Winners announced for $1m UAE health prize

Doctors from Ghana, Yemen, Pakistan, and the Philippines receive funding for innovative community approaches to eliminating infectious diseases.

Five doctors working on the frontline of disease elimination have each received up to $200,000 from Abu Dhabi’s Global Institute for Disease Elimination (GLIDE) to support new projects aimed at stamping out the last vestiges of polio, malaria, river blindness and lymphatic filariasis from their communities.

The recipients of the inaugural Falcon Awards for Disease Elimination - launched in April and unveiled at Expo 2020 Dubai - were chosen from a field of 220 applications from more than 40 countries.

Their submissions included: rapid polio testing for polio in Afghanistan and Pakistan; the mapping of river blindness transmission zones in Ghana; incentivising community leaders to promote polio vaccines; and extended and joint surveillance of malaria and lymphatic filariasis in the Philippines.

“Innovation is vital if we want to eliminate ancient diseases of poverty,” said Simon Bland, GLIDE’s chief executive officer. “The quality of applications we received from individuals and organisations based in disease-endemic countries, is testament to the will to consign these diseases to the history books. We just need to act on it.”

The FADE 2021 winners

Dr Jai Das — section head, Public Health and Epidemiology at Aga Khan University, Pakistan.

Dr Muhammad Salman — chief of the Public Health Laboratories Division of Pakistan’s National Institute of Health.

Dr Abdul Samid Al-Kubati — technical manager of Yemen’s National Leprosy Elimination Program.

Dr Fe Esperanza Espino — medical specialist in the Department of Health at The Research Institute for Tropical Medicine in Philippines.

Professor Daniel Adjei Boakye — senior technical advisor at the END Fund, based at the Noguchi Memorial Institute for Medical Research, Ghana.

In Pakistan, Dr Jai Das, of Aga Khan University, will use his award money to tackle vaccine hesitancy – the main barrier to the country stamping out its final cases of polio – by incentivising community leaders to promote vaccination. If leaders meet their immunisation targets, they will be rewarded with new community infrastructure of their choice.

The aim is to counter misconceptions about vaccine side-effects held by some of Pakistan’s religious and political groups. In some parts of the country, resistance to vaccination is so extreme, there have been deadly attacks on immunisation teams and their security escorts.

“Behavourial change is difficult, but we have used this approach previously to promote better sanitation and tackle incidence of childhood diarrhoea and it showed very good results,” said Dr Das. “The community feels empowered because they have short-term achievable targets and they get rewards that they choose.”

“They feel like they are making their own decisions, rather than having external people coming in telling them what to do,” he added

Dr Das will pilot the scheme in two municipalities where there are high levels of polio vaccine refusals and then compare vaccine take-up with other municipalities where there are no incentives. If successful, it will be rolled out to other parts of Balochistan and Karachi, where polio immunisation is lower.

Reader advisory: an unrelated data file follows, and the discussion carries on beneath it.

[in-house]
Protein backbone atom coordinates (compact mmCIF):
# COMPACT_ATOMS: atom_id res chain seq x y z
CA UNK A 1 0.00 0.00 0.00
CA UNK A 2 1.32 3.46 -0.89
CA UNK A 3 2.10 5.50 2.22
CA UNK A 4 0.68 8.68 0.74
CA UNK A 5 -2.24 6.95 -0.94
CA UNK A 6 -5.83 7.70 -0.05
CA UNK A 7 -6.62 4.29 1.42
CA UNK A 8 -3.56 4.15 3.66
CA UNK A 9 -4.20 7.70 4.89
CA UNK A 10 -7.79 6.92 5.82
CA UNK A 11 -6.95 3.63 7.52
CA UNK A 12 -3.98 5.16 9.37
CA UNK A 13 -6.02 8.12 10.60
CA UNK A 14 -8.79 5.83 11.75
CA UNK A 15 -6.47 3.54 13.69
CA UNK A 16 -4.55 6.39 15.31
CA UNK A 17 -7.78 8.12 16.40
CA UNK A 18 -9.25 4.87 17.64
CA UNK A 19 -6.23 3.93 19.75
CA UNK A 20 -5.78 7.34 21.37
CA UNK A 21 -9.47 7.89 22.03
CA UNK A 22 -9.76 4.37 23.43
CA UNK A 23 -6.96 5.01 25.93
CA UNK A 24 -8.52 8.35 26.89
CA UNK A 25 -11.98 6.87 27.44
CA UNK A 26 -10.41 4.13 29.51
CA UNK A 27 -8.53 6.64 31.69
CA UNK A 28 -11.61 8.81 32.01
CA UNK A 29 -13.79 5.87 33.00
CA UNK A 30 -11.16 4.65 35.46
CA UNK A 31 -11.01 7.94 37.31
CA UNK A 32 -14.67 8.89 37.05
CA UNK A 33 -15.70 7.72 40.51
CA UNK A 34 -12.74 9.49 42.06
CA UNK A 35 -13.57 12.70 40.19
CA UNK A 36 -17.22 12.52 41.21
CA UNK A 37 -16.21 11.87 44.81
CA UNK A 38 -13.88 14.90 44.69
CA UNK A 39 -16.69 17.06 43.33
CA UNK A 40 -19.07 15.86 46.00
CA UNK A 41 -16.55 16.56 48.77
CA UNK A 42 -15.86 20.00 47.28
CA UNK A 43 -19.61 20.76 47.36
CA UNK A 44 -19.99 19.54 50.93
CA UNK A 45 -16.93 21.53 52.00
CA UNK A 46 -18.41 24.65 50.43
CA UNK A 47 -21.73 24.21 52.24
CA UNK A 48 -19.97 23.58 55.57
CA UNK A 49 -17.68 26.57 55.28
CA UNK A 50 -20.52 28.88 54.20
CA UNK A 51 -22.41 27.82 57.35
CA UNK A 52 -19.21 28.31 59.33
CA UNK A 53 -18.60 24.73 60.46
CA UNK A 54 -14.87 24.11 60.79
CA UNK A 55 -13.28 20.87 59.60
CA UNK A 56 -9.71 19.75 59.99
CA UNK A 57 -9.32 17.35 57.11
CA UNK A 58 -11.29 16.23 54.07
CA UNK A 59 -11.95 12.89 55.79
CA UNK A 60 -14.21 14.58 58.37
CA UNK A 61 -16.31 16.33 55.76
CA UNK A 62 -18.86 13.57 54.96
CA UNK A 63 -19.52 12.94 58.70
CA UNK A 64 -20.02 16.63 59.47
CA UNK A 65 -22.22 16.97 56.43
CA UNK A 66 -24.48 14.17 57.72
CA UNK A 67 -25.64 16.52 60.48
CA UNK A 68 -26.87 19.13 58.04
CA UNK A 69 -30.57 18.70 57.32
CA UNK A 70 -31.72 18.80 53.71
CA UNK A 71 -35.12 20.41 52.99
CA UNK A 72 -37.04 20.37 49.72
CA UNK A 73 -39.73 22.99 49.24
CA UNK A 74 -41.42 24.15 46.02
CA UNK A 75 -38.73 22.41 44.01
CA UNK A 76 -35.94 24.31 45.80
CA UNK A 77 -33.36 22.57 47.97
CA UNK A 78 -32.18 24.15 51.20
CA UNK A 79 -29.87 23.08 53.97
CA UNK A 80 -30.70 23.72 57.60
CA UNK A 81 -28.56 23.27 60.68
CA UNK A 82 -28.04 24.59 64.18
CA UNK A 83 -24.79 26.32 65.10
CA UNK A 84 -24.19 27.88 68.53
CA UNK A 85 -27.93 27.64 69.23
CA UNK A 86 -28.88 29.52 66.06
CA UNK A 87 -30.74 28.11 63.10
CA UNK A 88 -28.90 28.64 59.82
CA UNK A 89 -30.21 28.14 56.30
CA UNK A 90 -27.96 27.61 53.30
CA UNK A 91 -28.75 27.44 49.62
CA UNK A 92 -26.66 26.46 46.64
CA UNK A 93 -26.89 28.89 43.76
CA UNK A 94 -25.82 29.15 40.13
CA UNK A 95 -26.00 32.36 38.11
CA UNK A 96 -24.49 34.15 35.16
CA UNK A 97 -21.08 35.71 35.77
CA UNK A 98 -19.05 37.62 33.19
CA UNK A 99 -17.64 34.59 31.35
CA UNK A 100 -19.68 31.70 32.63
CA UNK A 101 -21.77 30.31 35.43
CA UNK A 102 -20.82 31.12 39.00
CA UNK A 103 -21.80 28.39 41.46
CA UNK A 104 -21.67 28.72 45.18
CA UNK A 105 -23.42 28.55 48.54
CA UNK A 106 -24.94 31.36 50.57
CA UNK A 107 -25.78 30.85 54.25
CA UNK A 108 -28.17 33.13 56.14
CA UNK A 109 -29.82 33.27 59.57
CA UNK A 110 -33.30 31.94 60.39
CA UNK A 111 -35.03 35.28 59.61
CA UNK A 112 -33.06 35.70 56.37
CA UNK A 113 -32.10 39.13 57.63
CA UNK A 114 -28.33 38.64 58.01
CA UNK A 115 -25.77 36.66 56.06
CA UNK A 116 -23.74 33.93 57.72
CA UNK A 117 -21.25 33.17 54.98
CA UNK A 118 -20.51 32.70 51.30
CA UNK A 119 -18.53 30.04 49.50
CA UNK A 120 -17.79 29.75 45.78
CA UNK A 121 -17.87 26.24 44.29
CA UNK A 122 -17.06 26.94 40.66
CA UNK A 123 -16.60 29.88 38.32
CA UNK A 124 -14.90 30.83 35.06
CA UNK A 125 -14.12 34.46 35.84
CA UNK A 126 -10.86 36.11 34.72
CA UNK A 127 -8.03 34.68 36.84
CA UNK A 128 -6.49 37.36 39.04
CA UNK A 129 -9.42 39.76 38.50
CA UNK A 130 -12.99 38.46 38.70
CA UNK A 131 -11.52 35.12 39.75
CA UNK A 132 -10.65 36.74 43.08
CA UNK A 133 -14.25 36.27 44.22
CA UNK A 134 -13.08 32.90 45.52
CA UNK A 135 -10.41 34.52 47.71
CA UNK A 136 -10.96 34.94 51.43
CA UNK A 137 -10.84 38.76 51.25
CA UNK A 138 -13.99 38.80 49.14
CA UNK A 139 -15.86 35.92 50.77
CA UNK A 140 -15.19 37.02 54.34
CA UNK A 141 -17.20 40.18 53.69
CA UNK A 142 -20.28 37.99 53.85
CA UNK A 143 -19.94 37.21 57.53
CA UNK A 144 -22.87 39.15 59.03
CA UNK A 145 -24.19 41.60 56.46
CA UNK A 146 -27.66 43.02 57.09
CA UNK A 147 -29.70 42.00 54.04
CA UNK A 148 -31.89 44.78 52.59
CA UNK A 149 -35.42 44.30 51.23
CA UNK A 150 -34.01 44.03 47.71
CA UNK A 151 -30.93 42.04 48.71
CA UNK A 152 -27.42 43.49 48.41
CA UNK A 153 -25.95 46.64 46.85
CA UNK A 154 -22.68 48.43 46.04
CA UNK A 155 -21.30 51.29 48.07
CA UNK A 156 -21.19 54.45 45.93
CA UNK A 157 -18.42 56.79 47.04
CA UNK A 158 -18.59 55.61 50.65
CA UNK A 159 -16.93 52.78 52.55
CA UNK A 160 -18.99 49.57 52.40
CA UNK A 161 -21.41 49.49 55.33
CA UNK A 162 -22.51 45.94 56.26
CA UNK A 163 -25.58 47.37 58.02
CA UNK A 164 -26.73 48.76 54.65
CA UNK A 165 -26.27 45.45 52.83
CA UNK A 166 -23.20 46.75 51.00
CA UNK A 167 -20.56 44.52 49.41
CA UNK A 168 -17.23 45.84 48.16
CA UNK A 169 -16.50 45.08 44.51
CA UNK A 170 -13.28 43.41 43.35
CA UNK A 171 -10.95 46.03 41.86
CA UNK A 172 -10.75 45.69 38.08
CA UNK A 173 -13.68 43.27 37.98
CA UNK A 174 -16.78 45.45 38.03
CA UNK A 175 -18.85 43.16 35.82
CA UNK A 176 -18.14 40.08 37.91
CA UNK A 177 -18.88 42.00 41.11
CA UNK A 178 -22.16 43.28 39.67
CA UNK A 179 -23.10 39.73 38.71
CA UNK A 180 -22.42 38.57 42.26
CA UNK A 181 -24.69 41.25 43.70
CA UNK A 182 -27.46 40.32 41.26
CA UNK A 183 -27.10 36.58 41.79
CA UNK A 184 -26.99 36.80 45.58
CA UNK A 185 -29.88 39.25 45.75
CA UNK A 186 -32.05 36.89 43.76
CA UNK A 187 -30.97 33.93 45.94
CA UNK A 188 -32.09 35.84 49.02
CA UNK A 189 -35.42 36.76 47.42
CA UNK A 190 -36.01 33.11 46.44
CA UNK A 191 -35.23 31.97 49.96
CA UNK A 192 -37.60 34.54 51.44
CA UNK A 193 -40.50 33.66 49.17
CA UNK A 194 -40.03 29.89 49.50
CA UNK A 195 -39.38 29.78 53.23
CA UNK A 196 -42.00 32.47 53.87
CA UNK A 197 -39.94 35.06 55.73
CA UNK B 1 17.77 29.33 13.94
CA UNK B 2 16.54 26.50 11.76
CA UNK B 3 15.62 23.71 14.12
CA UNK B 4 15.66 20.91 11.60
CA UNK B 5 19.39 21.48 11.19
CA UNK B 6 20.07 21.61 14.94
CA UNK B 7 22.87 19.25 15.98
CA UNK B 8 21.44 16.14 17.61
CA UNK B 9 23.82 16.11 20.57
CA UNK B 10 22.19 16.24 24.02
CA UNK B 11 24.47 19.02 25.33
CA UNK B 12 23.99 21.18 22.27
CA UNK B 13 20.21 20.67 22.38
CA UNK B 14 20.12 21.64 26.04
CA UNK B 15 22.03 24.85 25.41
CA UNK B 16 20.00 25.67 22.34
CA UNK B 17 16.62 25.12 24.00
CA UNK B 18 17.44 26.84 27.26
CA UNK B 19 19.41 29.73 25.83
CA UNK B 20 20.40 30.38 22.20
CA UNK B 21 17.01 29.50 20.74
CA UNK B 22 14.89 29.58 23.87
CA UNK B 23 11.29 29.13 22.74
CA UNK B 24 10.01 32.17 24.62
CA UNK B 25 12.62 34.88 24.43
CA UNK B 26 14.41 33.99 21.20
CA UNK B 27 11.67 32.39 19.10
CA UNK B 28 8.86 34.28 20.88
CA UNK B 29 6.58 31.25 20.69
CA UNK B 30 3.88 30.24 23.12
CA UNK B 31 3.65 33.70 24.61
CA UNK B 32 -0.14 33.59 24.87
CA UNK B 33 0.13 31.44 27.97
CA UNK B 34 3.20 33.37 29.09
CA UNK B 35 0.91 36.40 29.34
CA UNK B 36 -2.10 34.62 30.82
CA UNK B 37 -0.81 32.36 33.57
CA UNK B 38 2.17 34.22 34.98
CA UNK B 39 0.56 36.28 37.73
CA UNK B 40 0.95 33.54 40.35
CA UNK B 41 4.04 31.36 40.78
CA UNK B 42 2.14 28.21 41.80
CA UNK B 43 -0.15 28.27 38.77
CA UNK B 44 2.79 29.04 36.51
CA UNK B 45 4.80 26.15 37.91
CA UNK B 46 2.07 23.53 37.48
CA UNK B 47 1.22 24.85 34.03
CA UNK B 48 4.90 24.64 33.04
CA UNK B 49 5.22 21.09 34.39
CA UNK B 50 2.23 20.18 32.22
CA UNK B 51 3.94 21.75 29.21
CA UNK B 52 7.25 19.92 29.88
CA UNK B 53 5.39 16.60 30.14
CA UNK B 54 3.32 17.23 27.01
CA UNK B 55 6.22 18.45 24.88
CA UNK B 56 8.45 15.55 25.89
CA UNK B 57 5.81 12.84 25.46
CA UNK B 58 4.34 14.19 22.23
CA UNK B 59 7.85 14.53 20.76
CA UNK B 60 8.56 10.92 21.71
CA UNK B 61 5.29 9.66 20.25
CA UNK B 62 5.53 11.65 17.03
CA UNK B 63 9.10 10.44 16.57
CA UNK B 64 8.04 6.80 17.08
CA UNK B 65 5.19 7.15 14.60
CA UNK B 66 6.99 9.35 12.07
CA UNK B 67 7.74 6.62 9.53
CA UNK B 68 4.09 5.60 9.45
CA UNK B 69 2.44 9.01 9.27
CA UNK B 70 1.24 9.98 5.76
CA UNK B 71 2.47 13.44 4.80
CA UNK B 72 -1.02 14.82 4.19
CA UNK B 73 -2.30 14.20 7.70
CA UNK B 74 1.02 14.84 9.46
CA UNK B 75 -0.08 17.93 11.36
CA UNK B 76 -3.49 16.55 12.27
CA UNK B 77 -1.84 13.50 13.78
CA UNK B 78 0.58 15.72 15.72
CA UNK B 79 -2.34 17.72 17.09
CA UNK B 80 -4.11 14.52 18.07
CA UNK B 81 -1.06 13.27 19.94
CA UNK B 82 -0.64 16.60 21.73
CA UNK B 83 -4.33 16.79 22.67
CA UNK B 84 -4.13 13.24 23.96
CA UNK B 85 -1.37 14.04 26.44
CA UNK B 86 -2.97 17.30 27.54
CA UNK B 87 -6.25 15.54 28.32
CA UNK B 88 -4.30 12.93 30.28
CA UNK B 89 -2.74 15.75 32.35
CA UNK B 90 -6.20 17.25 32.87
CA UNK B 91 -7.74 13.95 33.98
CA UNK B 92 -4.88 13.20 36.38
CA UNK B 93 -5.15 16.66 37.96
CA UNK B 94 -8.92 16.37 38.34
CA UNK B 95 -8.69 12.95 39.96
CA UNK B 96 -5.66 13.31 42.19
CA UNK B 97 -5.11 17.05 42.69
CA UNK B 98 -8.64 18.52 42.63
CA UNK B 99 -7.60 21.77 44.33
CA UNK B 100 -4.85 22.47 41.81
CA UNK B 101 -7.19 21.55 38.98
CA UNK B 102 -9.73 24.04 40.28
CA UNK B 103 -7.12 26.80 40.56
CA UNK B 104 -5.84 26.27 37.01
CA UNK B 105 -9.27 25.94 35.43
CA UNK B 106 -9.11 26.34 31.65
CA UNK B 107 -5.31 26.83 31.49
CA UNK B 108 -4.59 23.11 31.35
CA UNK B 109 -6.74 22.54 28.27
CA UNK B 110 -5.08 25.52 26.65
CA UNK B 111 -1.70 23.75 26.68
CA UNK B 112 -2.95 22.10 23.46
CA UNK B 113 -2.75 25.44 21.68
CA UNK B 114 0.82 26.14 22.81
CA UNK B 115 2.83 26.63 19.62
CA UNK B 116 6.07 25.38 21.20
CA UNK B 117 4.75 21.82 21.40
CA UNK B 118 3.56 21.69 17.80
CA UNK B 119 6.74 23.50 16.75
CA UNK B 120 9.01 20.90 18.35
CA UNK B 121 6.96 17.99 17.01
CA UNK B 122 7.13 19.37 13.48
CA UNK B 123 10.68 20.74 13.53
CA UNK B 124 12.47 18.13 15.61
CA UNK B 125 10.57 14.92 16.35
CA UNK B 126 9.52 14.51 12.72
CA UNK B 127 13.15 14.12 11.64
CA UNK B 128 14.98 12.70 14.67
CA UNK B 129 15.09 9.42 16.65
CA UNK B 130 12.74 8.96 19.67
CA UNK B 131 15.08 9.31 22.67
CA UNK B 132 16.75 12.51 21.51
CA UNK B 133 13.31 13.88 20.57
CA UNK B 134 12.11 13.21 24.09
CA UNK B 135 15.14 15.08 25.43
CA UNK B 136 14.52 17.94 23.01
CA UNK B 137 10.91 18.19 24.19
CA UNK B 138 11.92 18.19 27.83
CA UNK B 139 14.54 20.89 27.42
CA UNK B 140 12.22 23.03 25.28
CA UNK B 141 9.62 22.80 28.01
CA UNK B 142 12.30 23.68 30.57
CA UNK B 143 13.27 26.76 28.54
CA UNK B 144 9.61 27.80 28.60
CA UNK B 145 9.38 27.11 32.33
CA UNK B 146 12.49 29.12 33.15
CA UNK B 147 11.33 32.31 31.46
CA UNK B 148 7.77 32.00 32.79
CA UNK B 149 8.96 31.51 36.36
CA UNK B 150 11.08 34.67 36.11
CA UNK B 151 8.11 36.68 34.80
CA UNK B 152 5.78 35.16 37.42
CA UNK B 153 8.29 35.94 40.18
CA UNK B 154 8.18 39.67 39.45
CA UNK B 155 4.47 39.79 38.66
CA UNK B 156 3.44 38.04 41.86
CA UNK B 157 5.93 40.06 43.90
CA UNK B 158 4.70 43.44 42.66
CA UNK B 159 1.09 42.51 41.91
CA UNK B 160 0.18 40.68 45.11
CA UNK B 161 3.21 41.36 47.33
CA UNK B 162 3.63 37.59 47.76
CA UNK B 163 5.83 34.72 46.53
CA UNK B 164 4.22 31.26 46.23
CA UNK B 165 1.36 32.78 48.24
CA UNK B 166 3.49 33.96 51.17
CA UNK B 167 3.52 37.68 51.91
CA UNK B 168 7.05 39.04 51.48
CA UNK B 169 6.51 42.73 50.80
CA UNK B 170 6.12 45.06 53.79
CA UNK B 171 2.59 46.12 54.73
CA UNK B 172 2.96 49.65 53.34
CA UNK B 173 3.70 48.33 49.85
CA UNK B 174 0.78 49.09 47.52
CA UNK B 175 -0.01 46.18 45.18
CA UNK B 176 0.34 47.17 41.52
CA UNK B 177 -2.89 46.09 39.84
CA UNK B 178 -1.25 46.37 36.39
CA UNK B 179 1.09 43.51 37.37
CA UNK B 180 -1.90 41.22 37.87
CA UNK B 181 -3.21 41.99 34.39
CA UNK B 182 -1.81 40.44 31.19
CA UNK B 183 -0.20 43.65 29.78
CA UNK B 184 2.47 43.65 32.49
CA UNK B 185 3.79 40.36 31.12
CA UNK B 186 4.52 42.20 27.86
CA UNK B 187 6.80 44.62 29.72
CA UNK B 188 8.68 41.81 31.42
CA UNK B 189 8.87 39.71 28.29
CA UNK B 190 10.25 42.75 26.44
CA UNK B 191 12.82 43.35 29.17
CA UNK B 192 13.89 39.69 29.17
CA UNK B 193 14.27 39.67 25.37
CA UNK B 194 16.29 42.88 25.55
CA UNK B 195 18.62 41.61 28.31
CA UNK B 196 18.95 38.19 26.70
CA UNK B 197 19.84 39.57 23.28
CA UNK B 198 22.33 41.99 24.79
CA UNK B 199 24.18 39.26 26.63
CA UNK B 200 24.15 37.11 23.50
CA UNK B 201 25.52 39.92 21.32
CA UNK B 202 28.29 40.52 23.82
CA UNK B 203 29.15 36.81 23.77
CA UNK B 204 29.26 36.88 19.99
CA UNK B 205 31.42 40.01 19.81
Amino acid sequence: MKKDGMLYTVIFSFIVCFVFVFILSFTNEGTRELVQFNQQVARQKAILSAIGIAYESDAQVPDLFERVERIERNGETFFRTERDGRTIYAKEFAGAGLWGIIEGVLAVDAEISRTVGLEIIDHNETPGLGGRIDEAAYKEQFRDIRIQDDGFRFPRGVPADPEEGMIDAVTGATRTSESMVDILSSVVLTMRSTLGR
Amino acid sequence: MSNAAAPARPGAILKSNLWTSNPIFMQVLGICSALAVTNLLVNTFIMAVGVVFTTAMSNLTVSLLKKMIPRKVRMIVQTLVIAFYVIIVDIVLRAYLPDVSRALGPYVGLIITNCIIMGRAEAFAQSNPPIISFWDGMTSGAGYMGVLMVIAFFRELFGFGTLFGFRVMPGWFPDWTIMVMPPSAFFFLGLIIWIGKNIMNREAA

“If we are able to show positive results from this initiative, I think it will have a huge impact,” he said.

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In some parts of Pakistan, resistance to vaccination is so extreme, there have been deadly attacks on immunisation teams and their security escorts. Photo credit: Getty Images.

“We need more of this sort of South-South cooperation and also capacity building.” 

Dr Fe Esperanza Espino, medical specialist, The Research Institute for Tropical Medicine.

Meanwhile in the Philippines, Dr Fe Esperanza Espino, a medical specialist in the Department of Health at The Research Institute for Tropical Medicine, will be piloting a dual surveillance of malaria and lymphatic filariasis in the province of Palawan.

Community health workers will be equipped with tablets to collect a brief history and a geolocation of all patients visiting rural health facilities, as well as checking for antibodies using a rapid diagnostic test.

Although Dr Espino has used this method to track malaria cases, it is the first time in Southeast Asia that it has been applied to malaria and lymphatic filariasis at the same time.

“The better information we have about these diseases and where they are, the better decisions we can make about effective and targeted responses,” Dr Espino told Philanthropy Age.

“This is an important initiative from GLIDE because it allows country teams to set their agenda,” she added. “We need more of this sort of south-south cooperation as well as capacity building. In disease elimination, the bottom line is that the countries and communities have to do it themselves.”

In addition to the funding, all five winners will receive technical and advocacy support from GLIDE.

Launched in 2019, GLIDE is a UAE-based health institute set-up with $20m in funding from Sheikh Mohamed bin Zayed Al Nahyan, the crown prince of Abu Dhabi, and the Bill & Melinda Gates Foundation.

It aims to accelerate global thinking and progress on disease elimination with a focus on malaria, polio, lymphatic filariasis, and river blindness.

The crown prince is also the co-founder of the Reaching the Last Mile Fund, a 10-year, $100m and multi-donor initiative created in conjunction with the Gates Foundation, which is working to stamp out river blindness and lymphatic filariasis in seven countries. PA